Los Angeles Times: SEC Launches Formal Probe of Shell Oil
By BRUCE STANLEY, AP Business Writer
19 Feb 04
LONDON — Royal Dutch/Shell Group of Cos. faced a fresh setback Thursday in its campaign to win back the confidence of investors after U.S. regulators launched a formal probe into the company's overstatement of its oil and gas reserves.
The U.S. Securities and Exchange Commission had been making an informal inquiry into Shell's surprise announcement on Jan. 9 that it was downgrading 20 percent of its proved reserves and reclassifying them into less certain, unproved categories. The SEC has now decided to ramp up its inquiry and hold a formal investigation, both Shell and the SEC said.
Shell's announcement last month about its reserves worried shareholders and led some to call for the resignation of the company's chairman, Sir Philip Watts.
Shell spokesman Andy Corrigan said he believed the SEC's decision to intensify its inquiry was "fairly standard" and emphasized that the probe was not a criminal investigation. Shell would continue to cooperate fully with the SEC, he said.
An SEC official in Washington said a formal investigation means regulators have reason to believe laws may have been violated but added that the SEC has yet to reach any conclusions. The official spoke on condition of anonymity.
A formal probe gives the SEC legal powers to subpoena documents and testimony. The SEC has the power to investigate Shell, which is headquartered in London, because the company's shares are traded in the United States, on the New York Stock Exchange.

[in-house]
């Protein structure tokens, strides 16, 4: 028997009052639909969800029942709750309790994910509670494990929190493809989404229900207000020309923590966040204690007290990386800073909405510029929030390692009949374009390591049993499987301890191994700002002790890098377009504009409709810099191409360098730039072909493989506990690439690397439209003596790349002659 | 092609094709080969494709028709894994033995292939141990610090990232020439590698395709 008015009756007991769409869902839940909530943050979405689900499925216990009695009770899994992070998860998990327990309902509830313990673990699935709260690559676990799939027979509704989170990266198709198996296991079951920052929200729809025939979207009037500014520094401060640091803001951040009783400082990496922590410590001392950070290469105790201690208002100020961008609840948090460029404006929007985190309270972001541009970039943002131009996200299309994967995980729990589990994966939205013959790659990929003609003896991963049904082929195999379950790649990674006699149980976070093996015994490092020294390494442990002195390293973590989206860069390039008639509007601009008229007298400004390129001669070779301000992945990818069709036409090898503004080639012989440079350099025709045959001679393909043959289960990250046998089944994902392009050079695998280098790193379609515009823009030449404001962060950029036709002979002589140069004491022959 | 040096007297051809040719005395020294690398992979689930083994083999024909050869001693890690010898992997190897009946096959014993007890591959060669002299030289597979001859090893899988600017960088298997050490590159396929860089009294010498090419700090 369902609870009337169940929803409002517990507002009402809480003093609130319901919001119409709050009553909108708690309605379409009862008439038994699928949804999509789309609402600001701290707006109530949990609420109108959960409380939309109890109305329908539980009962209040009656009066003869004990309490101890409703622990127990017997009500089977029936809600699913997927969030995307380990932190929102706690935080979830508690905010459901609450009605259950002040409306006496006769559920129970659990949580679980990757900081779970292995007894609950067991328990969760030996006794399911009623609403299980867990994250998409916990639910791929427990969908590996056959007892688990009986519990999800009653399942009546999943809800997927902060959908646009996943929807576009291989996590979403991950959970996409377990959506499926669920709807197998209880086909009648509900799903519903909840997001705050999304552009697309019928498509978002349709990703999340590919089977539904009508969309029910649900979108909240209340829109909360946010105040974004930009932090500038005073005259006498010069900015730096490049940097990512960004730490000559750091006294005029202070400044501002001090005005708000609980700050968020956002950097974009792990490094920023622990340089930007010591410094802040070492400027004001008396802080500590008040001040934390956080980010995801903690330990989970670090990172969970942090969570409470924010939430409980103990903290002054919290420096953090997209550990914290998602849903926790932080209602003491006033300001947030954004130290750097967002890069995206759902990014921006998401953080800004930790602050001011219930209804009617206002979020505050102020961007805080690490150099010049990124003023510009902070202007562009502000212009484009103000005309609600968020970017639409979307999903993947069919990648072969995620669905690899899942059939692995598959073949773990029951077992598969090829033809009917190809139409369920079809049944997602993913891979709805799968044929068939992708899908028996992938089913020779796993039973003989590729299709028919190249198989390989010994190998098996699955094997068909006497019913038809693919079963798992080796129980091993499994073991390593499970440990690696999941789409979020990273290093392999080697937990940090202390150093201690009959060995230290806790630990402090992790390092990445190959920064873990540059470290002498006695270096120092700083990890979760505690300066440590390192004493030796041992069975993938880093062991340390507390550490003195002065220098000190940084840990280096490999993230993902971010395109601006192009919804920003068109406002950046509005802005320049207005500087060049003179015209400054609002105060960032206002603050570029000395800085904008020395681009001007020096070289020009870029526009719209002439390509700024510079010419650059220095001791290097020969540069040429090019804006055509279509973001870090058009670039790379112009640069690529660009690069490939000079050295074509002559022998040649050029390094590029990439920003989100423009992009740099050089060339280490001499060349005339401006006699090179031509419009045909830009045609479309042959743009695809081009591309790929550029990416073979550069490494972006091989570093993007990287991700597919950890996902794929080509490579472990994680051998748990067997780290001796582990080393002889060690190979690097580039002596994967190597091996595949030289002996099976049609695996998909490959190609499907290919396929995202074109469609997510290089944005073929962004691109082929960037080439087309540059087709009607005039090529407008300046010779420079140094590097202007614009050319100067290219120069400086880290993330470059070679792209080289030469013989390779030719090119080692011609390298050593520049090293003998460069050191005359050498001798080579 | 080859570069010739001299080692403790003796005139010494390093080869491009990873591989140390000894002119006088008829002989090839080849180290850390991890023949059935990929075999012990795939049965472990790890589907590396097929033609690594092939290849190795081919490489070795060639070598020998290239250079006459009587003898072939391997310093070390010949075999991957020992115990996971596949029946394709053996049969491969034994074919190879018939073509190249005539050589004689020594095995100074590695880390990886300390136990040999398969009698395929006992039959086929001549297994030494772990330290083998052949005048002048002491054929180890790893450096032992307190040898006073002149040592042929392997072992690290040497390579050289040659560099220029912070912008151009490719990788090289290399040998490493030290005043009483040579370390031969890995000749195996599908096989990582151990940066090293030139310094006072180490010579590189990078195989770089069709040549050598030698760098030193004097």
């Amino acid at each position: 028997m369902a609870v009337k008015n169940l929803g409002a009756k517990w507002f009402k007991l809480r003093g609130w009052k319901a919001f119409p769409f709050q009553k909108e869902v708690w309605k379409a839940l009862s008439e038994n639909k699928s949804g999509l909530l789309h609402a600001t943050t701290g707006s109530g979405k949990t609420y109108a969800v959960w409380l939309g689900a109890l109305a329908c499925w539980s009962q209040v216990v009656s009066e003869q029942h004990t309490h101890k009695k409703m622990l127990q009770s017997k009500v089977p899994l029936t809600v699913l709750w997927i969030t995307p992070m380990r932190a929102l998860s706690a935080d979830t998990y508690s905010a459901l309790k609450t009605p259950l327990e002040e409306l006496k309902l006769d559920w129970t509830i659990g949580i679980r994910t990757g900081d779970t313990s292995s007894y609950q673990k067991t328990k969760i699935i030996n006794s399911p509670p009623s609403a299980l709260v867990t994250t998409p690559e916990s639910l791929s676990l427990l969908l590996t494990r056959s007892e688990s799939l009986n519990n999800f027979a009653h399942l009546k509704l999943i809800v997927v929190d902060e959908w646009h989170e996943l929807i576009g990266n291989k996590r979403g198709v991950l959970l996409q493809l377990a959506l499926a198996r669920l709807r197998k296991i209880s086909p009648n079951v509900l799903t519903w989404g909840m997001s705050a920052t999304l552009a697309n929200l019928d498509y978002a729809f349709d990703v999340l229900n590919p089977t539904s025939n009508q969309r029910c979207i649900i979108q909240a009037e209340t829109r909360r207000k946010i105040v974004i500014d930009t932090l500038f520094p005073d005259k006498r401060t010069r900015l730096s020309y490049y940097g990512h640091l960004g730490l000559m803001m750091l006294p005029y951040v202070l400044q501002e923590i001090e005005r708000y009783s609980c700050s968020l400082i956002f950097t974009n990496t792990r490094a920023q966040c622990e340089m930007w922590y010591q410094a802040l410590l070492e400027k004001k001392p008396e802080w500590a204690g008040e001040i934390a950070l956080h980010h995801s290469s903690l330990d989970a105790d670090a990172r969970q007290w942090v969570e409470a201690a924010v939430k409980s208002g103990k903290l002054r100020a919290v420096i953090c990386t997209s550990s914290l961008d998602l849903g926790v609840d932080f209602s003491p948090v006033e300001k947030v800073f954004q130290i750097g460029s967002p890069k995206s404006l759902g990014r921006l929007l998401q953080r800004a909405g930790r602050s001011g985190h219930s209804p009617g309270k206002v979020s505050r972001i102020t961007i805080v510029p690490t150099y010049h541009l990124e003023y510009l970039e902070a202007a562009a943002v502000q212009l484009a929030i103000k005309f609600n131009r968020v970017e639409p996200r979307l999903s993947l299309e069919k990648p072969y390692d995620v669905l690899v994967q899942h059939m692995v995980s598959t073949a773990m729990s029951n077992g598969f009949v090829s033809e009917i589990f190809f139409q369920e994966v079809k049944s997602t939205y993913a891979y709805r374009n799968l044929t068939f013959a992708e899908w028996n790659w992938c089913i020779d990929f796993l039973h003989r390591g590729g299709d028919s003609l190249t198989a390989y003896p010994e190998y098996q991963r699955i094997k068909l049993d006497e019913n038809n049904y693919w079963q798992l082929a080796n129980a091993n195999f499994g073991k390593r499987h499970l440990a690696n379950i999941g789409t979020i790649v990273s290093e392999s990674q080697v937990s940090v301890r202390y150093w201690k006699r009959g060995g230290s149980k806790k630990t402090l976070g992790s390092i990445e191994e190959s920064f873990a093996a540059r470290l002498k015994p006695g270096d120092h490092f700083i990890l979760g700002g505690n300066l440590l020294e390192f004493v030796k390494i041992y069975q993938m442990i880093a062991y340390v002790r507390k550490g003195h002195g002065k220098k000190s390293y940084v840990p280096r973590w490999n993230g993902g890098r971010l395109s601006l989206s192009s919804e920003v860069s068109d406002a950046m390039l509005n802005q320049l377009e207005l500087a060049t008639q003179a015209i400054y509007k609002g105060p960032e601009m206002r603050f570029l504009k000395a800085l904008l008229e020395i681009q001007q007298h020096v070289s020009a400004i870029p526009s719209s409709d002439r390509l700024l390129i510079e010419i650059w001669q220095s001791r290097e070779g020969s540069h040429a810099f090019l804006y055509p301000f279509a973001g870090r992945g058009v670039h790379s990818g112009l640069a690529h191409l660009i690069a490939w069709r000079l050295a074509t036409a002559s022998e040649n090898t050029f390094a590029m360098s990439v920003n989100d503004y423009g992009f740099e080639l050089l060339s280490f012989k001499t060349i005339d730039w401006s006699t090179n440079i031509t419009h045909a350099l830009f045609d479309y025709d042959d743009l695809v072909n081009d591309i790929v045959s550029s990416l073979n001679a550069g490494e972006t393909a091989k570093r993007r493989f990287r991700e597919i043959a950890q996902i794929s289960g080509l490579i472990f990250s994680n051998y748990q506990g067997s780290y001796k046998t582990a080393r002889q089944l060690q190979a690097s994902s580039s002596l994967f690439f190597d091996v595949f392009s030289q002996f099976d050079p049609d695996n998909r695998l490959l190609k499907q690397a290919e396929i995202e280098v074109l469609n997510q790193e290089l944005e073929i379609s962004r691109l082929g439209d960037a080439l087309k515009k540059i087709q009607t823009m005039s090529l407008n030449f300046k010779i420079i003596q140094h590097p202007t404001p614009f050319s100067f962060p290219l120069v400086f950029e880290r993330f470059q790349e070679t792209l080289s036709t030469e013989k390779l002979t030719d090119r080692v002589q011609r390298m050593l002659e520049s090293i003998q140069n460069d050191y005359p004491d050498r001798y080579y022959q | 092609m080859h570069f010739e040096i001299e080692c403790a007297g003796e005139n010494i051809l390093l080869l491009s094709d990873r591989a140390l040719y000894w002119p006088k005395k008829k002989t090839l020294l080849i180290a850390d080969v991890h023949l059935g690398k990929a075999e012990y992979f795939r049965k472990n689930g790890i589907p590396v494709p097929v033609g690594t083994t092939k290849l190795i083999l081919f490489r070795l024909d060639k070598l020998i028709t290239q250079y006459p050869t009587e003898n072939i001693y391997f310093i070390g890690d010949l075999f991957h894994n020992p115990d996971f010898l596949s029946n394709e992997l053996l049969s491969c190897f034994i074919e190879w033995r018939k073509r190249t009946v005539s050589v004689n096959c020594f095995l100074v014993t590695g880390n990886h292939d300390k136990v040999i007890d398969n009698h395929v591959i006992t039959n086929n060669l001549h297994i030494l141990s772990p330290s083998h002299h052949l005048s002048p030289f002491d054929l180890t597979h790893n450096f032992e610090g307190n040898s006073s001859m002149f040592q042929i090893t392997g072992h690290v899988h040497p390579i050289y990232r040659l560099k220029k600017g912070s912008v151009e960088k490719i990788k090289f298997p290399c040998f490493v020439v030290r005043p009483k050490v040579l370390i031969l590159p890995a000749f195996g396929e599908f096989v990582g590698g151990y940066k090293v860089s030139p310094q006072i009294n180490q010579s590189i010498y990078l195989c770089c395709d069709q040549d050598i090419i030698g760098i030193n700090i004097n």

Shell's stock, which plummeted after it downgraded its reserves, appeared for now to shrug off this latest development. Shares in Shell Transport & Trading Co. PLC, the British component of the Anglo-Dutch group, finished the day 0.78 percent higher at 352.5 pence ($6.70) on the London Stock Exchange. In trading on the NYSE, Shell Transport's U.S. shares were up 46 cents to close at $40.78.
Some analysts suggested that the SEC's action would have little practical impact on the company.
"It's not unexpected because the initial informal review would probably have raised further questions," said Tony Alves of Investec Securities in London. "I would say it's 99.5 percent a reputational issue."
However, the SEC's decision to look more closely at Shell's decision does raise questions about why management overestimated its reserves in the first place.
Corrigan said he didn't know how long the formal investigation would last, nor could he comment on what the worst-case outcome for Shell was likely to be.
Watts, Shell's chairman, acknowledged earlier this month that Shell's reclassification of reserves had caused "concerns and disquiet" among investors. However, he insisted that it did not "fundamentally affect" the company's volumes of oil and gas and refused to step down.
About half of the downgraded reserves are located in Nigeria and Australia.